Do you have family members with medical conditions or a weakened immune system?

illustration of a family wearing masks gathered for a birthday party
  • People with certain underlying medical conditions are at increased risk for severe illness from COVID-19.
  • If you or a family member have a condition or are taking medications that weaken your immune system, you may not be fully protected even if you are fully vaccinated. You should continue to take all precautions recommended for unvaccinated people until advised otherwise by your healthcare provider.
  • Wearing a mask is most important if you have a weakened immune system or if, because of your age or an underlying medical condition, you are at increased risk for severe disease, or if someone in your household has a weakened immune system, is at increased risk for severe disease, or is unvaccinated. If this applies to you or your household, you might choose to wear a mask regardless of the level of transmission in your area.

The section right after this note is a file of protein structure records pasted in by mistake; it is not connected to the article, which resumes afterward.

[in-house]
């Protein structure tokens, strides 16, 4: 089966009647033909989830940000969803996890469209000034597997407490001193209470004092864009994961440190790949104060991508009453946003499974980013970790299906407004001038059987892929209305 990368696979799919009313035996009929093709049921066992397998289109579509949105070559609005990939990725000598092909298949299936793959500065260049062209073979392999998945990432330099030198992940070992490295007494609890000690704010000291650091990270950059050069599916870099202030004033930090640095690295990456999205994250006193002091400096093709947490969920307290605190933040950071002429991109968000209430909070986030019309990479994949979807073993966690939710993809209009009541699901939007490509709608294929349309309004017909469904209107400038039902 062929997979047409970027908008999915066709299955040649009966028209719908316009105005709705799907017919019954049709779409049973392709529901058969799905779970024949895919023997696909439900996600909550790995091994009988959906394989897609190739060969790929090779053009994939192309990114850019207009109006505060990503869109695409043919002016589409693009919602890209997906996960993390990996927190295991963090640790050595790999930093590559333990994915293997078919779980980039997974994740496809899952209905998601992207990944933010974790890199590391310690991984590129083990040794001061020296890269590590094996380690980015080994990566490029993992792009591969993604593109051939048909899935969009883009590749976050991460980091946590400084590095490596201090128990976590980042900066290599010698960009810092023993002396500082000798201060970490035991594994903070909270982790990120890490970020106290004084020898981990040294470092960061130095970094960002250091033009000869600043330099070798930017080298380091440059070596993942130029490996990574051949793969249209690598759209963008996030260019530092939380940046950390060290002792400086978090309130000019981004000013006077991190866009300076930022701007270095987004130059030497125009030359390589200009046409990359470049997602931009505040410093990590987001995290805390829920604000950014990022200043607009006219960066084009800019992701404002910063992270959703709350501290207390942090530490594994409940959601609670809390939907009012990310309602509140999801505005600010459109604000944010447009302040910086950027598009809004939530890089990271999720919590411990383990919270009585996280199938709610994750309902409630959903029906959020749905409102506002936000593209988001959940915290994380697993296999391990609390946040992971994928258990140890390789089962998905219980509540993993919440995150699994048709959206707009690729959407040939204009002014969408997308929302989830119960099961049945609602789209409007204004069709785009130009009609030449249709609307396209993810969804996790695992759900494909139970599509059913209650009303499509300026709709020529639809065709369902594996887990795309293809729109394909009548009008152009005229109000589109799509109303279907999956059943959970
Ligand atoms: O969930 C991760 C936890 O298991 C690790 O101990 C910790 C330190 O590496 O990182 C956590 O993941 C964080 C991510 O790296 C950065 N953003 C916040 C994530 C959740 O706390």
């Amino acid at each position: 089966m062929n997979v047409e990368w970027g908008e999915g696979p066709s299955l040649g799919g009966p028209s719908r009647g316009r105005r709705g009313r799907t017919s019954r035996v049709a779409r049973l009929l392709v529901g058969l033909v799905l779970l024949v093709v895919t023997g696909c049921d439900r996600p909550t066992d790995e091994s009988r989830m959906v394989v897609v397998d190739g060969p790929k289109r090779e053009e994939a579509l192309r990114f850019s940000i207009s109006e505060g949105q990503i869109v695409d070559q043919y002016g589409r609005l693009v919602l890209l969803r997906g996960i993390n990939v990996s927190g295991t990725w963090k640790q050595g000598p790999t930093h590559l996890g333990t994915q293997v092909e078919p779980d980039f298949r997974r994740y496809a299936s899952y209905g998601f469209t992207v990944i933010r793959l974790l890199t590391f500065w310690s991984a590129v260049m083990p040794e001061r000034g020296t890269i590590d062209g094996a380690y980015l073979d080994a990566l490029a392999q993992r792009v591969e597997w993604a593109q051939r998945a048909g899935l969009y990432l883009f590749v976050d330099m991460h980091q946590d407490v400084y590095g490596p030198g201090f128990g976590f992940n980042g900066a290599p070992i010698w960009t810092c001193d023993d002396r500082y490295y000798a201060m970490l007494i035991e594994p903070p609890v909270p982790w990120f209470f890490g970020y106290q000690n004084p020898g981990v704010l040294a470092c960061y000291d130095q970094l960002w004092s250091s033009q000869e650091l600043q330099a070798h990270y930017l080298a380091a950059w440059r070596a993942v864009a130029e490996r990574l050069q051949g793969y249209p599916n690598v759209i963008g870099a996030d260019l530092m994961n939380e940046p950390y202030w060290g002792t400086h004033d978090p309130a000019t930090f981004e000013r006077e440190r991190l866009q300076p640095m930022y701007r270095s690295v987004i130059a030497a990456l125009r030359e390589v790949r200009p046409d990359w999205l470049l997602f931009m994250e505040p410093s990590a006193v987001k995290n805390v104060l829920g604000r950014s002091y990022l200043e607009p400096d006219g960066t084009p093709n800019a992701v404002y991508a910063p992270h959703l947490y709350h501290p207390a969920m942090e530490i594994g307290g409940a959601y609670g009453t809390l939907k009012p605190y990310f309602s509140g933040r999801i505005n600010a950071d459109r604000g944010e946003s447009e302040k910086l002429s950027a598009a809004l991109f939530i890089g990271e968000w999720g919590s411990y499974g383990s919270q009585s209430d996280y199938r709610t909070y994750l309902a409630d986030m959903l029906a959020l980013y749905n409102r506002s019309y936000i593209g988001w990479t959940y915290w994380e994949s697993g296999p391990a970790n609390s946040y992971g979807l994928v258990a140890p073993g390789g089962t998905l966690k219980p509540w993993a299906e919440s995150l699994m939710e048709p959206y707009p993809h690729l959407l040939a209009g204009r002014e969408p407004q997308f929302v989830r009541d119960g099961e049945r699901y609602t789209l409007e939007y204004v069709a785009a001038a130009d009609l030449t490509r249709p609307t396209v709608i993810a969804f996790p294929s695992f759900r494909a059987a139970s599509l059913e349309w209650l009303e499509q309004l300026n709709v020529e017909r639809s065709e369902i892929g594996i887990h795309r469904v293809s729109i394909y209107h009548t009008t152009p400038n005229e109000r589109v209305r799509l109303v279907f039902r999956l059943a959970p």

Where is your family going?

illustration of people enjoying Outdoor Activity
  • Outdoor activities and settings are safer than indoor ones.
  • Avoid places that are poorly ventilated.
  • Avoid crowded places and gatherings where it may be hard to stay at least 6 feet away from others who don’t live with you.

What are the number of COVID-19 cases and fully vaccinated people in your community or the community you are visiting?

Important Ways to Slow the Spread of COVID-19

How to Talk to People Who Care for or Spend Time with Your Family Member

leaving child with grandparent

Learn how to talk to professional caregivers, extended family members, family friends, teachers, or other people your loved one spends time with about how to keep your loved one safe from COVID-19.

  • Check that your child’s school, childcare program, your family member’s adult care program, or other caregivers are taking the necessary steps to protect your loved ones in their care.
  • Tell them to encourage your family member to wear a mask indoors or in spaces where it is hard to stay 6 feet away from others.